The fruit is a globular, 5 16 to 9 16 in diameter berry. Immature berries are green with narrow, pale green, vertical stripes. When ripe they are dull red or dull purple. There are no prickles or hairs on the surface of the berry. Berries mature early mid-July to mid-August.


Eastern prickly gooseberry (Ribes cynosbati) calyx lobes are shorter than the tube. The ovary is densely covered with stiff, gland-tipped hairs. The fruit is covered with stiff, broad-based prickles.

Hairy-stem gooseberry(Ribes hirtellum) is a shorter plant, with stems no more than 60 long. Spines at the node are poorly developed or absent. The sepal lobes, filaments, and styles are all much shorter. The sepal lobes are shorter than the calyx tube and are spreading or somewhat bent backward. The filaments are to 3 16 long, extending only slightly beyond the petals. The styles are 3 16 to 5 16 long and are fused together for only half of their length. The plant is found throughout northern Minnesota and is absent from the south.

Distribution Distribution Map   Sources: 2, 3, 4, 5, 7, 8, 28.





Grossulariaceae (gooseberry)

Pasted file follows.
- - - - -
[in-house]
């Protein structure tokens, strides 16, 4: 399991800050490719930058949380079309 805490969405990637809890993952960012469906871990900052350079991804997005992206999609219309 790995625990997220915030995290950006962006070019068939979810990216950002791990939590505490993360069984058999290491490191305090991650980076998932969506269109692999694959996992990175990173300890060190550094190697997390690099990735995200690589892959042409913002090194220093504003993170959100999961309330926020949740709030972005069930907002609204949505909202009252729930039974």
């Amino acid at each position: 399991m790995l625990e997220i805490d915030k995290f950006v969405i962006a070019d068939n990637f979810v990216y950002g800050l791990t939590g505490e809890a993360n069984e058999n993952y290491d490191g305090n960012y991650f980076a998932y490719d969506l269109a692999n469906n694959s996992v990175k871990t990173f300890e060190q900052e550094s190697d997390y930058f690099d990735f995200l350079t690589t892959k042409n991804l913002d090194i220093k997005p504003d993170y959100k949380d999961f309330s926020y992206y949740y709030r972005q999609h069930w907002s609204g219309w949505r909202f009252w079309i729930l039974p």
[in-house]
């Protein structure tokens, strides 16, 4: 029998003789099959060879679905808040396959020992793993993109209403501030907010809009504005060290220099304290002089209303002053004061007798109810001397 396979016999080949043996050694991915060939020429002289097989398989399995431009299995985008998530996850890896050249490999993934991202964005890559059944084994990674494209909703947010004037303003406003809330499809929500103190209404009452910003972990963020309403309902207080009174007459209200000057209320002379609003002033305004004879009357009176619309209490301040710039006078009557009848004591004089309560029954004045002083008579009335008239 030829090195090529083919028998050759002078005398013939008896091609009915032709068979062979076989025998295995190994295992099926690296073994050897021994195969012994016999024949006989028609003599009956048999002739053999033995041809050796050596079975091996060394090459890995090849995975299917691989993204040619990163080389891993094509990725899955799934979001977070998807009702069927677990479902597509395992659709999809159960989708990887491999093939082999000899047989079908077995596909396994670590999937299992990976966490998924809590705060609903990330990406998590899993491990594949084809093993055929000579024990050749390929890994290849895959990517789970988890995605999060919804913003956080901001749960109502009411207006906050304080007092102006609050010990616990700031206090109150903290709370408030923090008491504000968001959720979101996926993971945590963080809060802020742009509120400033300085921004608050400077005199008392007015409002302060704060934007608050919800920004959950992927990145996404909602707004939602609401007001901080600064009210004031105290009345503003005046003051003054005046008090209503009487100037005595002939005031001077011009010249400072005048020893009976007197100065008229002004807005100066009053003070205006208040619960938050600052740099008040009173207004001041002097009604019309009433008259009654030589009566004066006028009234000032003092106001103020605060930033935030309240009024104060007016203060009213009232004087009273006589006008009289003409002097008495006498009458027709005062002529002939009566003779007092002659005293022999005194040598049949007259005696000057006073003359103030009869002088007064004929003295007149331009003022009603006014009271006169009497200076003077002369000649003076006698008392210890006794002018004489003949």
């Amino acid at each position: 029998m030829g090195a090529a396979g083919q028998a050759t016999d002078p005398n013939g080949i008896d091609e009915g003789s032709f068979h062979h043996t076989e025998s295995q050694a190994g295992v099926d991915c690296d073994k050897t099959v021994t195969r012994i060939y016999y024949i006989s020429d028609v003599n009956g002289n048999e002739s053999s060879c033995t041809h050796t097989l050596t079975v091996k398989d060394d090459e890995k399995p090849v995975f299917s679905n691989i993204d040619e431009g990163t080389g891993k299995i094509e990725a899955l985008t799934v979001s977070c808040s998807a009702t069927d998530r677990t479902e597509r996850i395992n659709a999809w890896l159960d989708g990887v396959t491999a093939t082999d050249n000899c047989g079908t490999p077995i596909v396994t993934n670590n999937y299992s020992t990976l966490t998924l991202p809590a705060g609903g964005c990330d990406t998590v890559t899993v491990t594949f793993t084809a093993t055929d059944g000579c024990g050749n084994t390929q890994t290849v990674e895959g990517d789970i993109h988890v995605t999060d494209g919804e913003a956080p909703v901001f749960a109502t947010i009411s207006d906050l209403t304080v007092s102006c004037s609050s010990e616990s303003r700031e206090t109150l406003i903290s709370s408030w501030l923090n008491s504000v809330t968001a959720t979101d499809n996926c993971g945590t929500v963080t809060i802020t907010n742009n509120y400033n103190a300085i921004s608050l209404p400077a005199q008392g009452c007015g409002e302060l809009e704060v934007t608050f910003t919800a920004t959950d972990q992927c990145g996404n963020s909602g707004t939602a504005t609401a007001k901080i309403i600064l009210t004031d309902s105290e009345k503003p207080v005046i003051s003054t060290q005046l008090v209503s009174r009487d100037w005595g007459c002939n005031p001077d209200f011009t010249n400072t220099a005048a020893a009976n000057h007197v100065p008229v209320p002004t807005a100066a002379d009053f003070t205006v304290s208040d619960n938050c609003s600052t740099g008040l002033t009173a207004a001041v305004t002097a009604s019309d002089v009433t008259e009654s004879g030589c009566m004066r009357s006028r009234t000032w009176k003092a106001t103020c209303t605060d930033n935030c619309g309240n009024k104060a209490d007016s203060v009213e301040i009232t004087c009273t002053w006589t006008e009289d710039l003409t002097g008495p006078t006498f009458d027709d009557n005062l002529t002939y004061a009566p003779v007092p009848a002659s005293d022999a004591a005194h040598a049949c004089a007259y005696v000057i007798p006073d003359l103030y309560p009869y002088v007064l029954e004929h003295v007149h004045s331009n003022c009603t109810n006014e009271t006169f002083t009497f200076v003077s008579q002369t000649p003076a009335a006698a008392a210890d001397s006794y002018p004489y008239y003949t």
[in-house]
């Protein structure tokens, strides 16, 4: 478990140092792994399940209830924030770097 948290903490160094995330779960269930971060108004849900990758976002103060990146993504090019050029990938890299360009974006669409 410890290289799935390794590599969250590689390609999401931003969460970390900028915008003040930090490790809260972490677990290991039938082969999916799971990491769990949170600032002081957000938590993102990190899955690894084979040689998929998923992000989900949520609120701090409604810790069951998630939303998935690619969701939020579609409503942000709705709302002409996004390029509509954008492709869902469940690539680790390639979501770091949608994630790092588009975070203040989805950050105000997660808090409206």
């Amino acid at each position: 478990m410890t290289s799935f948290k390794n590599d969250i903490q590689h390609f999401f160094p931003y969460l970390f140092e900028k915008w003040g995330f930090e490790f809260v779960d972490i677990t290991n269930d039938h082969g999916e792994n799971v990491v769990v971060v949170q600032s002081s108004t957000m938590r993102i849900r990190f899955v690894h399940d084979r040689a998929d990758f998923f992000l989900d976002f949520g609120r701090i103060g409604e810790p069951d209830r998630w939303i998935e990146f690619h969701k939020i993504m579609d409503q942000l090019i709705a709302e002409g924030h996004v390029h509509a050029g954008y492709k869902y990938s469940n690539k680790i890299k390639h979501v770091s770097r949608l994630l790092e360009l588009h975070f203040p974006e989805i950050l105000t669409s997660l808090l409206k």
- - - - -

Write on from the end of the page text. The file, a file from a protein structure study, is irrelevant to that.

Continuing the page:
Grossularia missouriensis

Ribes missouriense var. ozarkanum


Missouri gooseberry











Modified leaf at the base of a flower stalk or flower cluster.



The flower cup. May be the group of outer floral leaves (sepals) collectively, or a tube with lobes.



A small bundle or cluster, often sheathed at the base, as with pine needles.



A cup-like tubular structure of a flower formed from the fused bases of sepals, petals, and stamens, that surrounds the pistil. Its presence is diagnostic of many families, including Rose, Gooseberry, and Pea.



The small swelling of the stem from which one or more leaves, branches, or buds originate.



Similar to a hand. Having more than three lobes or leaflets that radiate from a single point at the base of the leaf.



In plants: the stalk of a single flower in a cluster of flowers. In Hymenoptera and Araneae: the narrow stalk connecting the thorax to the abdomen.



The stalk of a single flower or flower cluster.



An outer floral leaf, usually green but sometimes colored, at the base of a flower.



The male reproductive organ of a flower consisting of an pollen-producing anther on a supporting filament.



Prostrate on the ground and creeping.


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  Missouri gooseberry   Missouri gooseberry


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  Missouri gooseberry    


  Missouri gooseberry   Missouri gooseberry
  Missouri gooseberry    

Upper Stem

  Missouri gooseberry   Missouri gooseberry

Lower Stem

  Missouri gooseberry    


  Missouri gooseberry   Missouri gooseberry
  Missouri gooseberry    









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Published on Sep 11, 2012